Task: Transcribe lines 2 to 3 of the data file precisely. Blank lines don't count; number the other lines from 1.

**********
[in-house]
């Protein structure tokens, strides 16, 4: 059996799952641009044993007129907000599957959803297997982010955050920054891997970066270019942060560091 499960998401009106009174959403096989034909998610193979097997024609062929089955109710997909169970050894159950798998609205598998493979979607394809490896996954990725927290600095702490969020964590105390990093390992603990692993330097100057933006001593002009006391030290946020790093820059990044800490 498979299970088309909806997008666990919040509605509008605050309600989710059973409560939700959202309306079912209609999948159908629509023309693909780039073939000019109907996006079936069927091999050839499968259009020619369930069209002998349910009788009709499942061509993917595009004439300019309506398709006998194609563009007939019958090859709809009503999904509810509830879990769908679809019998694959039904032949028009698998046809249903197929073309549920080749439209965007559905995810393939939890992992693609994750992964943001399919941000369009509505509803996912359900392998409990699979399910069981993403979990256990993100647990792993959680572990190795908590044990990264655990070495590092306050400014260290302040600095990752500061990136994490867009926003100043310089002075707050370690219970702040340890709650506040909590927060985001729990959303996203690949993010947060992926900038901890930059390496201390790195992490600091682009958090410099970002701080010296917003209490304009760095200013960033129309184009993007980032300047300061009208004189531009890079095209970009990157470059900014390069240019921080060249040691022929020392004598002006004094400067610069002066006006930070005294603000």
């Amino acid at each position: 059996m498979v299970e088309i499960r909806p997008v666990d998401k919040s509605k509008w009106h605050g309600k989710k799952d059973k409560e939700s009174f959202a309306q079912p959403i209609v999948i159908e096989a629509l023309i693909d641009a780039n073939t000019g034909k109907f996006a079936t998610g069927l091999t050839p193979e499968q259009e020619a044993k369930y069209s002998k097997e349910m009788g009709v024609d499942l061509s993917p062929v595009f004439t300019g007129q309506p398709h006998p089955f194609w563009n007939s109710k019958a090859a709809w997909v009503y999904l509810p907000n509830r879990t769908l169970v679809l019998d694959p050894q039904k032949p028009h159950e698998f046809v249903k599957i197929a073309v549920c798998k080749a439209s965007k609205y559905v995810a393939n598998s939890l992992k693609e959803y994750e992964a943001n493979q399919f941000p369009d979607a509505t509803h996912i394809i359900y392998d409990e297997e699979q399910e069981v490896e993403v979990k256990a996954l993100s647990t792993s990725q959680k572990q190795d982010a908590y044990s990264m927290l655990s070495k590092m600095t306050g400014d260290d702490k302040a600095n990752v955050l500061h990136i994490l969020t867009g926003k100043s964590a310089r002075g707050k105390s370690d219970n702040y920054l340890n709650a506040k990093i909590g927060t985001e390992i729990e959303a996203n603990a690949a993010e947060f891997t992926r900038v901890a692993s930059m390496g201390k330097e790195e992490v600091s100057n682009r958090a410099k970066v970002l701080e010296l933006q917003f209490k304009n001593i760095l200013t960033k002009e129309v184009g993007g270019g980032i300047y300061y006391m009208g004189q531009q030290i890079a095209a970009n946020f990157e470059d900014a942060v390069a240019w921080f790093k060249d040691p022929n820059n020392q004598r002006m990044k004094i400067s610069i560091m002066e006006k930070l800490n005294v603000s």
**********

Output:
């Protein structure tokens, strides 16, 4: 059996799952641009044993007129907000599957959803297997982010955050920054891997970066270019942060560091 499960998401009106009174959403096989034909998610193979097997024609062929089955109710997909169970050894159950798998609205598998493979979607394809490896996954990725927290600095702490969020964590105390990093390992603990692993330097100057933006001593002009006391030290946020790093820059990044800490 498979299970088309909806997008666990919040509605509008605050309600989710059973409560939700959202309306079912209609999948159908629509023309693909780039073939000019109907996006079936069927091999050839499968259009020619369930069209002998349910009788009709499942061509993917595009004439300019309506398709006998194609563009007939019958090859709809009503999904509810509830879990769908679809019998694959039904032949028009698998046809249903197929073309549920080749439209965007559905995810393939939890992992693609994750992964943001399919941000369009509505509803996912359900392998409990699979399910069981993403979990256990993100647990792993959680572990190795908590044990990264655990070495590092306050400014260290302040600095990752500061990136994490867009926003100043310089002075707050370690219970702040340890709650506040909590927060985001729990959303996203690949993010947060992926900038901890930059390496201390790195992490600091682009958090410099970002701080010296917003209490304009760095200013960033129309184009993007980032300047300061009208004189531009890079095209970009990157470059900014390069240019921080060249040691022929020392004598002006004094400067610069002066006006930070005294603000």
């Amino acid at each position: 059996m498979v299970e088309i499960r909806p997008v666990d998401k919040s509605k509008w009106h605050g309600k989710k799952d059973k409560e939700s009174f959202a309306q079912p959403i209609v999948i159908e096989a629509l023309i693909d641009a780039n073939t000019g034909k109907f996006a079936t998610g069927l091999t050839p193979e499968q259009e020619a044993k369930y069209s002998k097997e349910m009788g009709v024609d499942l061509s993917p062929v595009f004439t300019g007129q309506p398709h006998p089955f194609w563009n007939s109710k019958a090859a709809w997909v009503y999904l509810p907000n509830r879990t769908l169970v679809l019998d694959p050894q039904k032949p028009h159950e698998f046809v249903k599957i197929a073309v549920c798998k080749a439209s965007k609205y559905v995810a393939n598998s939890l992992k693609e959803y994750e992964a943001n493979q399919f941000p369009d979607a509505t509803h996912i394809i359900y392998d409990e297997e699979q399910e069981v490896e993403v979990k256990a996954l993100s647990t792993s990725q959680k572990q190795d982010a908590y044990s990264m927290l655990s070495k590092m600095t306050g400014d260290d702490k302040a600095n990752v955050l500061h990136i994490l969020t867009g926003k100043s964590a310089r002075g707050k105390s370690d219970n702040y920054l340890n709650a506040k990093i909590g927060t985001e390992i729990e959303a996203n603990a690949a993010e947060f891997t992926r900038v901890a692993s930059m390496g201390k330097e790195e992490v600091s100057n682009r958090a410099k970066v970002l701080e010296l933006q917003f209490k304009n001593i760095l200013t960033k002009e129309v184009g993007g270019g980032i300047y300061y006391m009208g004189q531009q030290i890079a095209a970009n946020f990157e470059d900014a942060v390069a240019w921080f790093k060249d040691p022929n820059n020392q004598r002006m990044k004094i400067s610069i560091m002066e006006k930070l800490n005294v603000s």